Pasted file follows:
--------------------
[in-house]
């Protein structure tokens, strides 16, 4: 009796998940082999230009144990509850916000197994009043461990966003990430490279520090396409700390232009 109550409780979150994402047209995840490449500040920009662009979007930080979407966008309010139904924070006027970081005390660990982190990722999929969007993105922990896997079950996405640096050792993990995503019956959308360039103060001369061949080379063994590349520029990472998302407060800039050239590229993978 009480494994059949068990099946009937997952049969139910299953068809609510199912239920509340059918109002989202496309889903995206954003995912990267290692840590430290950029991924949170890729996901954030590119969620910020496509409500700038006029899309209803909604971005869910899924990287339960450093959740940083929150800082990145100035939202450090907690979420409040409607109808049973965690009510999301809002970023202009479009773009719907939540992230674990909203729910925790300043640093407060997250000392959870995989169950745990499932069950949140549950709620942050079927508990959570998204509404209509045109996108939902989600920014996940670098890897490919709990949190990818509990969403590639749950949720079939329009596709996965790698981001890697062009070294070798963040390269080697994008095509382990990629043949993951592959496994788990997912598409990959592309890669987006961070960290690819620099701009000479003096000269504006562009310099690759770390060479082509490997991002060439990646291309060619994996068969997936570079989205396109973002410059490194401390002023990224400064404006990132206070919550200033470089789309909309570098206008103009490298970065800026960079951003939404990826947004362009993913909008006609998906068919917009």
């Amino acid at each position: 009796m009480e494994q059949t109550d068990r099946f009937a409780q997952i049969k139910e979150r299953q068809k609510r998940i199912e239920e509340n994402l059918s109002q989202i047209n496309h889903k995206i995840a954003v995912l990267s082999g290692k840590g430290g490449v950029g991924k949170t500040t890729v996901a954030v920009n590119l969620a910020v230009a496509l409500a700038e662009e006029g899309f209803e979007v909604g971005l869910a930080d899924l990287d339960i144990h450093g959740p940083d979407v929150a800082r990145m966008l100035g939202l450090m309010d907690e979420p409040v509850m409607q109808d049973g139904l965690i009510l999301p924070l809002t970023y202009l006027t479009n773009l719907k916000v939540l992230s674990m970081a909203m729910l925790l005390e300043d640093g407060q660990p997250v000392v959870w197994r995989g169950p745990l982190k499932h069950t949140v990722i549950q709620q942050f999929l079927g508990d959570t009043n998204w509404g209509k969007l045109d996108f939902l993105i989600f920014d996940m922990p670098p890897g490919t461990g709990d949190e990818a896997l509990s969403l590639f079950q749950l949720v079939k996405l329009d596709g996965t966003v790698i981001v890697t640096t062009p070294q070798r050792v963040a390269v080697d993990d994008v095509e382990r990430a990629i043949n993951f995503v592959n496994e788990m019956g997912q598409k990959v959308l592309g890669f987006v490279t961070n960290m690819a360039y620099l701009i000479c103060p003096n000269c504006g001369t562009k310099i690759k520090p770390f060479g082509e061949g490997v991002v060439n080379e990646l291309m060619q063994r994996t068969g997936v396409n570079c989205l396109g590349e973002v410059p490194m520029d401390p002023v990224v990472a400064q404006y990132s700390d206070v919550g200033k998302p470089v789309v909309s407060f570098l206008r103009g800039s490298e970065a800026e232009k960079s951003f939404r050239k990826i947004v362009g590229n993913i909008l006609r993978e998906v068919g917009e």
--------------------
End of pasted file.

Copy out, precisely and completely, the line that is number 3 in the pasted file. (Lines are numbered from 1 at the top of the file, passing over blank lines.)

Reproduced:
């Amino acid at each position: 009796m009480e494994q059949t109550d068990r099946f009937a409780q997952i049969k139910e979150r299953q068809k609510r998940i199912e239920e509340n994402l059918s109002q989202i047209n496309h889903k995206i995840a954003v995912l990267s082999g290692k840590g430290g490449v950029g991924k949170t500040t890729v996901a954030v920009n590119l969620a910020v230009a496509l409500a700038e662009e006029g899309f209803e979007v909604g971005l869910a930080d899924l990287d339960i144990h450093g959740p940083d979407v929150a800082r990145m966008l100035g939202l450090m309010d907690e979420p409040v509850m409607q109808d049973g139904l965690i009510l999301p924070l809002t970023y202009l006027t479009n773009l719907k916000v939540l992230s674990m970081a909203m729910l925790l005390e300043d640093g407060q660990p997250v000392v959870w197994r995989g169950p745990l982190k499932h069950t949140v990722i549950q709620q942050f999929l079927g508990d959570t009043n998204w509404g209509k969007l045109d996108f939902l993105i989600f920014d996940m922990p670098p890897g490919t461990g709990d949190e990818a896997l509990s969403l590639f079950q749950l949720v079939k996405l329009d596709g996965t966003v790698i981001v890697t640096t062009p070294q070798r050792v963040a390269v080697d993990d994008v095509e382990r990430a990629i043949n993951f995503v592959n496994e788990m019956g997912q598409k990959v959308l592309g890669f987006v490279t961070n960290m690819a360039y620099l701009i000479c103060p003096n000269c504006g001369t562009k310099i690759k520090p770390f060479g082509e061949g490997v991002v060439n080379e990646l291309m060619q063994r994996t068969g997936v396409n570079c989205l396109g590349e973002v410059p490194m520029d401390p002023v990224v990472a400064q404006y990132s700390d206070v919550g200033k998302p470089v789309v909309s407060f570098l206008r103009g800039s490298e970065a800026e232009k960079s951003f939404r050239k990826i947004v362009g590229n993913i909008l006609r993978e998906v068919g917009e």